We know on the federal level a couple of years ago things started off like gang busters or deficit busters or budget busters or spending busters … well you get the point. Thankfully, the sleeping giant awoke and has started to take back the country. It will take more time and effort, but it will be done.
Here in Missouri, there have been some bright spots. We had a governor (Blunt) who didn’t spend every dollar the state took in, something that the liberal/progressives thought was just terrible. However, it resulted in the state having a better position when the latest downturn hit.
Governor Nixon has continued a fiscally prudent approach to budgeting despite making a campaign promise to restore welfare programs cut by the previous administration. If he had been successful in keeping that promise, the state would be as bad or worse off than neighboring Illinois. And that’s pretty bad!
As the former Budget Chairman of the Missouri House during the last economic downturn, I believe I can speak with considerable knowledge about the current plight the state finds itself in today. It would be nice to say that during the intervening years, things have changed, spending was brought under control and the state regularly put money aside for those inevitable downturns in the economy. Yes, that would be nice. …
Regardless of the side of the fence you are on, liberal/progressive or fiscal conservative, most agree there is a structural problem. Now the liberal/progressives who think the state can never spend enough think the structural problem is not enough revenue. The fiscal conservatives believe it is too much spending. The bad news is the liberal/progressives make several attempts at creating more revenue while the fiscal conservatives move the deck chairs around on spending.
An example of the latter is the use of the federal so called “stimulus” money. The Missouri House had the best idea. Take this one time money, spend it on a two-year reduction in taxes for all Missourian’s and make the necessary cuts in the budget. Unfortunately, they folded on that idea and the result is that Missouri now faces a significant shortfall in Fiscal Year 2012. This, of course, gives the liberal/progressives yet another opportunity to continue their clamor for more revenue.
Over the years, I’ve come to realize that the problem is a combination of both issues: too much spending and too much dependence on a very volatile and productivity killing revenue source, the income tax.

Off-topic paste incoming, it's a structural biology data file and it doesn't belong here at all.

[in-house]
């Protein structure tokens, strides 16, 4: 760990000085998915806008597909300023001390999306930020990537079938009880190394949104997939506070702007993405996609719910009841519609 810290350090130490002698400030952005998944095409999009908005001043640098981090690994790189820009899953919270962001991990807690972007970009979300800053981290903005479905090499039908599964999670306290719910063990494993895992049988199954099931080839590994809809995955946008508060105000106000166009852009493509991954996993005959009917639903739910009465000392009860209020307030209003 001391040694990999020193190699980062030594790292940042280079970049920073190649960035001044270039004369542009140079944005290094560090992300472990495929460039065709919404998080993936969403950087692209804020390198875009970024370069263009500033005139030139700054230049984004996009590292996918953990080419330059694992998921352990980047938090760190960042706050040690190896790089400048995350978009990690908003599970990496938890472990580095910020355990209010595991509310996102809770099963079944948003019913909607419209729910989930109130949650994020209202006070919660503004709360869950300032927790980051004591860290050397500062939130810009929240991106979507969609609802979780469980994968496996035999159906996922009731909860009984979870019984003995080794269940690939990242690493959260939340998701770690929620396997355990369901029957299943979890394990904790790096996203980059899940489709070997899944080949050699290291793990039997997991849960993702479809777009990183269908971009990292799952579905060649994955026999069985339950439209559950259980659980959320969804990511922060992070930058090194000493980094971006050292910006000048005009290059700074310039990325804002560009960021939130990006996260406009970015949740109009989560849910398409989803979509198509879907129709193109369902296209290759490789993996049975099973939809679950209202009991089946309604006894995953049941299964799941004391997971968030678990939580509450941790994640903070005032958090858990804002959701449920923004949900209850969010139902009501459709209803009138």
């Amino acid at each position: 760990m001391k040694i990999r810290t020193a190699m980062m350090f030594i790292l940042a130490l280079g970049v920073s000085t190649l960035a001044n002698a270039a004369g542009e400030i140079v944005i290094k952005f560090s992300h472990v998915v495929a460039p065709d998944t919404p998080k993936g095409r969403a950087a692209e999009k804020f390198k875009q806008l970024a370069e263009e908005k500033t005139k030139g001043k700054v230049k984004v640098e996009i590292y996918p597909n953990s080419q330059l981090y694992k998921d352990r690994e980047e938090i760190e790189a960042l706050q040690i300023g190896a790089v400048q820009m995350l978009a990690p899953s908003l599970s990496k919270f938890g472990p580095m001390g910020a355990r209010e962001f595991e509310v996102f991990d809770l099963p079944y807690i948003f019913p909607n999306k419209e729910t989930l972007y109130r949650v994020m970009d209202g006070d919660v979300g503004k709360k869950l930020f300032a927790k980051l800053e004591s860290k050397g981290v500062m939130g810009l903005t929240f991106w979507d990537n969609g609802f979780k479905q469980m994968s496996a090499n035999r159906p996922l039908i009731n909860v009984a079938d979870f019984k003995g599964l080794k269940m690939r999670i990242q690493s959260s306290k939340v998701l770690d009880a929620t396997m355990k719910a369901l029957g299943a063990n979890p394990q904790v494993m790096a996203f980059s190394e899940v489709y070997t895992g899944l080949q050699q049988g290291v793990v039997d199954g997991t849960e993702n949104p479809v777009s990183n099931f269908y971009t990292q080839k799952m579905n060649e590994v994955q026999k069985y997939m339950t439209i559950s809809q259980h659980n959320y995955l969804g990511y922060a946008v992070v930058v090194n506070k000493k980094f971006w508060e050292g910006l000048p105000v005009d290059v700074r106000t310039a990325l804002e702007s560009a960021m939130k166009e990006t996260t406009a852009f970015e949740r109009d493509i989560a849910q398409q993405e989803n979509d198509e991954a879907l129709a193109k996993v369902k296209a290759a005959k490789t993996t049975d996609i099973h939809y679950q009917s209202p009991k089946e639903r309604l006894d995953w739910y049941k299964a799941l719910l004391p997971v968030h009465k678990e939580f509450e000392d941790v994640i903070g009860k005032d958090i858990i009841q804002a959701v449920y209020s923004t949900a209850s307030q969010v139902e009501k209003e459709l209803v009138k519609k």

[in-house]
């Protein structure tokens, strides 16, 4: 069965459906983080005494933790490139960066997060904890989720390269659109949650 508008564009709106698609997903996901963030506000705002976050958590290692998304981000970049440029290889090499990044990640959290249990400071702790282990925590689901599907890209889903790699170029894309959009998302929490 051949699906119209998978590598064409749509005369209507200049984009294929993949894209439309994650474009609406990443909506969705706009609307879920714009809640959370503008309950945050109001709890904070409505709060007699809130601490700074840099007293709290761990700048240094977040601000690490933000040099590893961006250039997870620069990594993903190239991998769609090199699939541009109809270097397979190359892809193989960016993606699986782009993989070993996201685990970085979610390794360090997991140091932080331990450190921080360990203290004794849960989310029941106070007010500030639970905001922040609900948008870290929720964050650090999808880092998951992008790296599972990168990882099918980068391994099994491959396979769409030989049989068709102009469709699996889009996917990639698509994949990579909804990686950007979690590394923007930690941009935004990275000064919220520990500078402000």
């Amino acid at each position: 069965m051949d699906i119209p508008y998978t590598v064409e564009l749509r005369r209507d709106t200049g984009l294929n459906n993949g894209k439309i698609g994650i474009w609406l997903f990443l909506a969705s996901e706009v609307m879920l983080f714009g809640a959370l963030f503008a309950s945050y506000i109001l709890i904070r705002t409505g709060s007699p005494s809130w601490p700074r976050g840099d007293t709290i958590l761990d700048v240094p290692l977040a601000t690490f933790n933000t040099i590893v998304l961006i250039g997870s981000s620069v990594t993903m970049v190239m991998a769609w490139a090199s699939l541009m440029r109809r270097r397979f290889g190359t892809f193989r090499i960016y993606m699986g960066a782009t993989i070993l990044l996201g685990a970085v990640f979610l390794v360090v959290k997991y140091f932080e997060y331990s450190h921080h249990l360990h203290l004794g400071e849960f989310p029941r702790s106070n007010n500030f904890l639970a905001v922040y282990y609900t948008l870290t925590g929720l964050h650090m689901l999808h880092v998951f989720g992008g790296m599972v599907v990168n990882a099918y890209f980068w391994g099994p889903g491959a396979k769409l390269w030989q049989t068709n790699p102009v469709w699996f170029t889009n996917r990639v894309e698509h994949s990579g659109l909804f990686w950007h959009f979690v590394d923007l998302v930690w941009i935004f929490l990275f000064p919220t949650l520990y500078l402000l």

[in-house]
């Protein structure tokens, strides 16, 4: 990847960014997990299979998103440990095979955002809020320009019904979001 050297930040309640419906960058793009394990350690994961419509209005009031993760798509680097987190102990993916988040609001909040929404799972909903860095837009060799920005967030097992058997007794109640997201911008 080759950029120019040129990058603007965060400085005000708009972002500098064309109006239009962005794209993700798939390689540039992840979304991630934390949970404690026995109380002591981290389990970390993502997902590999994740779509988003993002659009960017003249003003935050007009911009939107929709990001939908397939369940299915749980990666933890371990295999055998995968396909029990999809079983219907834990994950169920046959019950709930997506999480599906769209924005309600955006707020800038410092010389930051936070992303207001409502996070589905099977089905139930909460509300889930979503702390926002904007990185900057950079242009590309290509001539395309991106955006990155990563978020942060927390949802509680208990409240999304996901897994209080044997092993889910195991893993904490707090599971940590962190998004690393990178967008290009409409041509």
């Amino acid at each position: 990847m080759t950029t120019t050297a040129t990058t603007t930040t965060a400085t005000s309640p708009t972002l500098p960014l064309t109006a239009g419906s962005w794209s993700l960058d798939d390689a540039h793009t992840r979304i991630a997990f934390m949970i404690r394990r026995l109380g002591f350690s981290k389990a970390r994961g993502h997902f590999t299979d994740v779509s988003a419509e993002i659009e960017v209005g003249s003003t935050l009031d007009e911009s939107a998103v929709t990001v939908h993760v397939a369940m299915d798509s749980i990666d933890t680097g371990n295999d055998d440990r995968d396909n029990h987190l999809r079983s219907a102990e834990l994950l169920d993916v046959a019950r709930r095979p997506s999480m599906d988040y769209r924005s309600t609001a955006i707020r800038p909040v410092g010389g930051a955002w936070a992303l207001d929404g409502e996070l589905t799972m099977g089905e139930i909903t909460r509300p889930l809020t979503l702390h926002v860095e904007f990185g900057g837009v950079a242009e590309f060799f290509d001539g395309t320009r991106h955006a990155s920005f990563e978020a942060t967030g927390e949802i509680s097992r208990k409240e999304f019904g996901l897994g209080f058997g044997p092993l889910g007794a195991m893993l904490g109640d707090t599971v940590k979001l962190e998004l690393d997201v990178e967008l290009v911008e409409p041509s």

The past few years, the discussion of replacing the state’s income tax with a consumption tax has taken place in the General Assembly. This has come to be known as the Missouri Jobs and Prosperity Act (MJPA). Opponents continue to distort either purposely, or out of ignorance, what the proposal would or would not do. They distort various studies and use them as “see we told you so” examples.
It’s very hard to say whether the opponents really believe the false information they espouse and do so to confuse people or whether we should feel sorry for them because they really don’t get it. Just as we see on the national level, liberal/progressives believe that if they can scare people enough, they can confuse them and convince them to vote against good tax policy.
When I was budget chair, many of these same opponents went around the state giving their dire and “informed” projections about how wrong we were going to be and how disastrous it was going to be for the state. These opponents were very adept at convincing everyone who received state money during that time that the world as we know it was about to end.
Sounds familiar doesn’t it? Turns out, we had done our homework and they were embarrassingly wrong. One superintendent told me that crow did not taste so good. Now, we see a redux regarding the MJPA with many of the same opponents saying many of the same things in order to protect the status quo. All I can say to these opponents is that we’ve done our homework on the MJPA, just as we did on the budget, and you are wrong.
To be fair, there have been several legislative proposals regarding replacing the income tax with a sales tax. Some were not very well presented or written. This has allowed the “state doesn’t spend enough” crowd to choose what they consider the worst of all the proposals, put them into a basket and come up with some outrageous numbers that don’t reflect the reality of the real proposal.
If the opponents of the MJPA are not distorting the actual proposals, they are usually distorting other data. The most recent example of this is the recently released Show Me Institute study entitled, “Income Taxes vs. Sales Taxes: a Welfare Comparison.” The opponents say that the paper clearly shows that an 11.9% sales tax is needed to replace the income tax. However, if one carefully reads it, something I would suggest opponents do and then have someone explain to them what it says, the paper shows that the elimination of the income tax and replacing it with a sales tax will greatly improve the “welfare” of the citizens of Missouri.
The best example of the proposed MJPA so far is Senate Substitute #3 for Senate Joint Resolution 29 from the 2010 session. The Show Me study does not attempt to use this or any other legislation to prove that eliminating the income tax and replacing it with a sales tax. The study merely uses economic models to show that when you take such an action as proposed, people do much better than with the current system.
Over the coming weeks and months, we will provide additional information regarding the MJPA and how it will make Missouri the economic engine of the Midwest. Kansas is hard at work developing its own version and Oklahoma is not far behind. Missouri has the opportunity to be a leader in the Midwest. As in most cases, this is a race where being first pays greater dividends than coming in second.